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UA (CO) To Add More ORD Seasonal Svc. This Year?  
User currently offlineGlobalCabotage From United States of America, joined Nov 2009, 605 posts, RR: 0
Posted (4 years 5 months 2 weeks 6 days 23 hours ago) and read 6733 times:

I don't want to believe rumors, but I've heard from several friends in Chicago that UA will add a few more seasonal routes out of ORD this winter. They would not give specifics, but said "north of the equator and south of Key West."

26 replies: All unread, showing first 25:
 
User currently offlineTOMMY767 From United States of America, joined Aug 2003, 6929 posts, RR: 9
Reply 1, posted (4 years 5 months 2 weeks 6 days 23 hours ago) and read 6716 times:

I'm confused. ORD seasonal flights on CO metal? What did your friends mean by this?


"KEEP CLIMBING" -- DELTA
User currently offlinegoldenstate From United States of America, joined Feb 2010, 583 posts, RR: 4
Reply 2, posted (4 years 5 months 2 weeks 6 days 23 hours ago) and read 6713 times:
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More seasonal service to the Caribbean from a northern city and key hub during the winter of a year which has so far seen very strong revenue recovery?

Sure, it makes sense.


User currently offlineGlobalCabotage From United States of America, joined Nov 2009, 605 posts, RR: 0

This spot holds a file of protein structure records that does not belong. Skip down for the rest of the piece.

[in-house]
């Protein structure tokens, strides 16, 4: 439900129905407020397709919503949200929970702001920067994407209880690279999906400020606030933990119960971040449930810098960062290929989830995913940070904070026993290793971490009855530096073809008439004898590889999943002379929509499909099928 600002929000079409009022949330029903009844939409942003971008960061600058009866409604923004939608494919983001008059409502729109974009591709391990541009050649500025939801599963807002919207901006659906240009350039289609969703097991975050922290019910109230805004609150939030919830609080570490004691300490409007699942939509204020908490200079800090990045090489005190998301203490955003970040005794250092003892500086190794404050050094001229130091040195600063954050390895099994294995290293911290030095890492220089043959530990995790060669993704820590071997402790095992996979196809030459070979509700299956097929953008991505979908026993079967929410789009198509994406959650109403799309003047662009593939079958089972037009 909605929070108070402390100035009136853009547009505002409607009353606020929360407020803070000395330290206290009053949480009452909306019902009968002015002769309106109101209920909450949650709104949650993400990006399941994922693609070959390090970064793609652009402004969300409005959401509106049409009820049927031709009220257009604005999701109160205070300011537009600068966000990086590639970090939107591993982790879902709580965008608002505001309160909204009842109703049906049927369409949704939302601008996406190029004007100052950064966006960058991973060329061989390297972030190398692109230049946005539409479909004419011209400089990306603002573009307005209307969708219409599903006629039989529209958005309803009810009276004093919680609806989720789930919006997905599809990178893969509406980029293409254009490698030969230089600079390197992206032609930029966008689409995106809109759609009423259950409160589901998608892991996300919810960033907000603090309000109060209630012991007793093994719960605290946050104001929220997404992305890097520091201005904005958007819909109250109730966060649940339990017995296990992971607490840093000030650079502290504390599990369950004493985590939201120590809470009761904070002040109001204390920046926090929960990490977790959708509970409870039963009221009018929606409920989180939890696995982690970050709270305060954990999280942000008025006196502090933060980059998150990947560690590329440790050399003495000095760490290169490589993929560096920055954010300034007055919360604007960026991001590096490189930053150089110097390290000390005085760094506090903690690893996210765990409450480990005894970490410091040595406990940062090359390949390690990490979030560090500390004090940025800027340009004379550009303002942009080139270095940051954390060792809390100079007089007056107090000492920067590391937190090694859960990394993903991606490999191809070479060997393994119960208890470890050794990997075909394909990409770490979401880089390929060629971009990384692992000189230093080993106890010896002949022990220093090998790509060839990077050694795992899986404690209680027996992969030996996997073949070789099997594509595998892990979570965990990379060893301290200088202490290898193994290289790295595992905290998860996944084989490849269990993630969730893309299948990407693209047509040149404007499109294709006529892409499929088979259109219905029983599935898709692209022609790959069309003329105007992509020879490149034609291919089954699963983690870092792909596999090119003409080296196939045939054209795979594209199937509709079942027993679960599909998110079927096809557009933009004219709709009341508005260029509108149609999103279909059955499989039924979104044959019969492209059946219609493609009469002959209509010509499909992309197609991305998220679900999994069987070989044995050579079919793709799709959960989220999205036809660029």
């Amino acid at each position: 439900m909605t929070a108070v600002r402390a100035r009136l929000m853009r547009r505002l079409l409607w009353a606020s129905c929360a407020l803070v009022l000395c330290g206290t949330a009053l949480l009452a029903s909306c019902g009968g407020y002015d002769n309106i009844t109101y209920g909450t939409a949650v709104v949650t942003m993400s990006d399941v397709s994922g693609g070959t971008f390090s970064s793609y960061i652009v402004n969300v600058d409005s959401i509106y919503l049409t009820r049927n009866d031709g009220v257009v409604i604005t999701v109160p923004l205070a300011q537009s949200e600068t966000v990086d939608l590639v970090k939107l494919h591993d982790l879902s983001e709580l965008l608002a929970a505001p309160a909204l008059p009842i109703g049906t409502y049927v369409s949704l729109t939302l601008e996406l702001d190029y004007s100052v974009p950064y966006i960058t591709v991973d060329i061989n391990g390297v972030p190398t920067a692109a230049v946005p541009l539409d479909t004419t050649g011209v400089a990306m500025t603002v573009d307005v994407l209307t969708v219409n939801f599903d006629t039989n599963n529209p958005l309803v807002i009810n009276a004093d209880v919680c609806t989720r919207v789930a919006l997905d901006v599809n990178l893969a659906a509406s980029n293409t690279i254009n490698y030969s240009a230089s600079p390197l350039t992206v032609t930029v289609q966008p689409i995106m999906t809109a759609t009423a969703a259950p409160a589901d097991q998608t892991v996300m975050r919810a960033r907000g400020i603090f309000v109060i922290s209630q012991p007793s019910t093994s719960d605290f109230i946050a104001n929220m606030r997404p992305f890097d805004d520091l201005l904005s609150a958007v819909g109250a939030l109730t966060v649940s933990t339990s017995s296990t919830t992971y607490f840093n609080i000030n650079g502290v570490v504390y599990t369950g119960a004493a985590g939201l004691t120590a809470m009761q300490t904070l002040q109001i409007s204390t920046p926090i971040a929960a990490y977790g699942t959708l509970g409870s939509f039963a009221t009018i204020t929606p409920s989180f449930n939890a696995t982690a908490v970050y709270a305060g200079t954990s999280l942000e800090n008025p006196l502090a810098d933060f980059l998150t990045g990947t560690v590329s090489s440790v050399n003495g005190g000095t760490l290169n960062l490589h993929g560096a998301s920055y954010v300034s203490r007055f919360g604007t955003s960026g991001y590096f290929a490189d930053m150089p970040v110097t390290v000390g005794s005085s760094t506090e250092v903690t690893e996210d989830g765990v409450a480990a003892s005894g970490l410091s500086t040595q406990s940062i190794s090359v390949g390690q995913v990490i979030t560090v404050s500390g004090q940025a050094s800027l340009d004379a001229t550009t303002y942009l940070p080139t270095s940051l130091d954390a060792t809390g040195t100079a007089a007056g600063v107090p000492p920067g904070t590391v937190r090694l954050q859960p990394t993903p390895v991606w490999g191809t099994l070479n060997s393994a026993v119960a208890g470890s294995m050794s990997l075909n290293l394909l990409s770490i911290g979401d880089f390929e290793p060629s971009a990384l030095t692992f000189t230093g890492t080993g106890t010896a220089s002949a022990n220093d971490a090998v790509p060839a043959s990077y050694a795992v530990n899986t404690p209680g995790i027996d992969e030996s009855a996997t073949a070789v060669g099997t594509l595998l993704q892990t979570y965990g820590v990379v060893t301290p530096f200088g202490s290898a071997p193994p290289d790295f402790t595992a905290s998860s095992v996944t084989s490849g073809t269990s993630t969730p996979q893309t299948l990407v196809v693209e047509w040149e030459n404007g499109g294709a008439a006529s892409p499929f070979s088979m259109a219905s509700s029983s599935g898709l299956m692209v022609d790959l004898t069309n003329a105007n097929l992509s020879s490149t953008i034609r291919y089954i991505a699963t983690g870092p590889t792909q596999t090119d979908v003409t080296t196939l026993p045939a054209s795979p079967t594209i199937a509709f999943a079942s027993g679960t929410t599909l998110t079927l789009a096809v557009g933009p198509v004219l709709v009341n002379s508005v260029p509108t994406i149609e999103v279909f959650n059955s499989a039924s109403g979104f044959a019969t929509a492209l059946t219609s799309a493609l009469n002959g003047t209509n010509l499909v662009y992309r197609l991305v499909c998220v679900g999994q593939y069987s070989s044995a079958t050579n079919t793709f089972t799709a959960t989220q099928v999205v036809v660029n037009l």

Reply 3, posted (4 years 5 months 2 weeks 6 days 22 hours ago) and read 6621 times:

Sorry Tommy767, but I've assumed UA/CO are starting to operate as one (even though the merger has not been approved and they have 2 operating certificates, but they've exchanged financial info, are both members of *, ...).

I've heard some cities in Mexico, the Caribbean, and Central America will see new service during the ugly ORD winters.


User currently offlineSlcDeltaRUmd11 From United States of America, joined Jan 2004, 3636 posts, RR: 0
Reply 4, posted (4 years 5 months 2 weeks 6 days 22 hours ago) and read 6570 times:

Once the merger goes thru i would hope united to start ORD-EGE service on a 757-200.

That may mean IAH-EGE goes from a 757 to a 737-700. ORD is a much better connection hub from where most of the skiiers are coming from over IAH. Since they have DEN as an option I think UA didnt want to compete with AA which dominates this route and EGE in the winter. Now they will be larger i hope they restart this route.


User currently offlinedrerx7 From United States of America, joined Jun 2000, 5209 posts, RR: 8
Reply 5, posted (4 years 5 months 2 weeks 6 days 22 hours ago) and read 6501 times:

Quoting SlcDeltaRUmd11 (Reply 4):
ORD is a much better connection hub from where most of the skiiers are coming from over IAH

Not so fast...alot of that is O&D.



Third Coast born, means I'm Texas raised
User currently offlineJasonCRH From United States of America, joined Jun 2005, 301 posts, RR: 3
Reply 6, posted (4 years 5 months 2 weeks 6 days 13 hours ago) and read 6062 times: